What did you gained from this international collaborative project?

I enjoyed meeting colleagues of other nations. I like to contribute together with other artists to co-create this body of work. I have never painted this small size before. I wanted to make a ‘Jose Krijnen’ miniature ans still taking serious part in the project. It was a challenge to translate the concept to my work. But since then, I have been painting a lot of miniatures. I found that this small size helps me to concentrate, I like it.

What do you feel the role of the artist can be in relation to current political affairs?

Not so much. I think art shoud reach a level beyond political affairs. All people are responsible for political affairs. Of course it helps to create international bonds and artistic exchange. But I would also enjoy this project in a context of different political affairs. I – as an artist – am more interested in the artistic value of art. You will always be influenced by your time and context but does the thing/ piece of art still work/ speak over 300 years? That is  an interesting question about art…

Miniature portraits were often given to as political gifts to kings or ambassadors …what message would you embed in such a gift?

I would invite them for a cup of coffee to share ideas and experiences. Dialogue is only interesting when people are different. Differences are a source of wealth/ richness. I like diversity instead of just my own nationality…and still I will always be determined by it. But there it starts.

What do you think the project brought to your collective?

My collective liked the fresh and all-round concept (art-history, commitment, new media) of the project and the oppertunity for international exchange.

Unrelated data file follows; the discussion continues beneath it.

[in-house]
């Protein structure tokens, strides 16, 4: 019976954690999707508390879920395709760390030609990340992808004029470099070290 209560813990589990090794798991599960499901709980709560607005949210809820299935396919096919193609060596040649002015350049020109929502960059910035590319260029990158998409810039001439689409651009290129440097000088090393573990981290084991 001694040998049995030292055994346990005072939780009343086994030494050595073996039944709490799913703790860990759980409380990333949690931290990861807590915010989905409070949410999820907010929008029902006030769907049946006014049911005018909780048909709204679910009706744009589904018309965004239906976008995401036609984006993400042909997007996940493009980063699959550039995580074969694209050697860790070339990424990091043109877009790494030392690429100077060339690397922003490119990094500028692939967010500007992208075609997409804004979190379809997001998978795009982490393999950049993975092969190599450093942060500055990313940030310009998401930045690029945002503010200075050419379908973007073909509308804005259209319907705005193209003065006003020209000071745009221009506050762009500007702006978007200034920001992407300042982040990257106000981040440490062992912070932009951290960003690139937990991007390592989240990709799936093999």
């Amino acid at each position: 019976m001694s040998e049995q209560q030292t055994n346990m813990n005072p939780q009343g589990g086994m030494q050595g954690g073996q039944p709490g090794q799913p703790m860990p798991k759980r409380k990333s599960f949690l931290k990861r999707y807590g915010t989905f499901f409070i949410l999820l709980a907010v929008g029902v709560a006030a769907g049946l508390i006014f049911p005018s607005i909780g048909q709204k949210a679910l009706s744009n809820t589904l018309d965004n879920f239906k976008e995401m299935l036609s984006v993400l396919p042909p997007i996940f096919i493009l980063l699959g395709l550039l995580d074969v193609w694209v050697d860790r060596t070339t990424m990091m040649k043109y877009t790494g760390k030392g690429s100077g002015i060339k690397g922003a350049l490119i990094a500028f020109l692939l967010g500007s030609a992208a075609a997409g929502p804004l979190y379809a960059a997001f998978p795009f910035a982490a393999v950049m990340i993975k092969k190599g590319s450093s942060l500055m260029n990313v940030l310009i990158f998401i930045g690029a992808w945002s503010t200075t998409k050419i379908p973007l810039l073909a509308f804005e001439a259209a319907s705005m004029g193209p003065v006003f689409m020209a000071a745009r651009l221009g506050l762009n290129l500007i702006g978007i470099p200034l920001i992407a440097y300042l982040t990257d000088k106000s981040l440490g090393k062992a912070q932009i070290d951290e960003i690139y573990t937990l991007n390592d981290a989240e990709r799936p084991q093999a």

One of the aims was to create an opportunity for the artist to work on a unique and inspiring conceptual brief and become part of a collective work , was that successful for you?

Yes, I enjoyed the people and their artistic views very much. I like collaborating with other artists and making a work together.

jose-krijnen-boerenbont

José Krijnen, Boerenbont – PULCHRI

 

Personal Relations Artist Interview, Antonella Ferrari (TINA)

Read here our second interview with Italian artist Antonella Ferrari, This Is Not Art

Would you tell us something about your artwork and how you responded to the brief?

The theme of the show is quite significant to my practice, as a lot of my work has to do with human relations and how we connect with others, both in the public and personal sphere.
The video presented for this project, is more personal and introspective and focuses on the relationship we have with ourselves. Glimpse is a black and white video, composed of two identical clips playing side by side in a loop. In each clip I am portrayed turning my head to glance at an identical mirrored image of myself, on the other side of the screen. The loop and time offset between the two clips prevents eye contact between the two figures. One lowers the head just as the other is about to raise hers and meet the other’s gaze. The intention is to play with the elusive nature of self-perception and the inability to see our selves as a whole, coherent entity.

What did you gain from this international collaborative project?

It was exciting to explore some of the ideas surrounding my work in a wider context and to collaborate with other artists with different practises to create such a powerful concept/installation. Although at first the size restriction seemed like a real challenge, it actually opened up new possibilities. I never thought of presenting my video in such small format, on a mobile phone. I think it really worked, as it added a sense of intimacy to the work, which I hadn’t thought of before.

What do you feel the role of the artist can be in relation to current political affairs?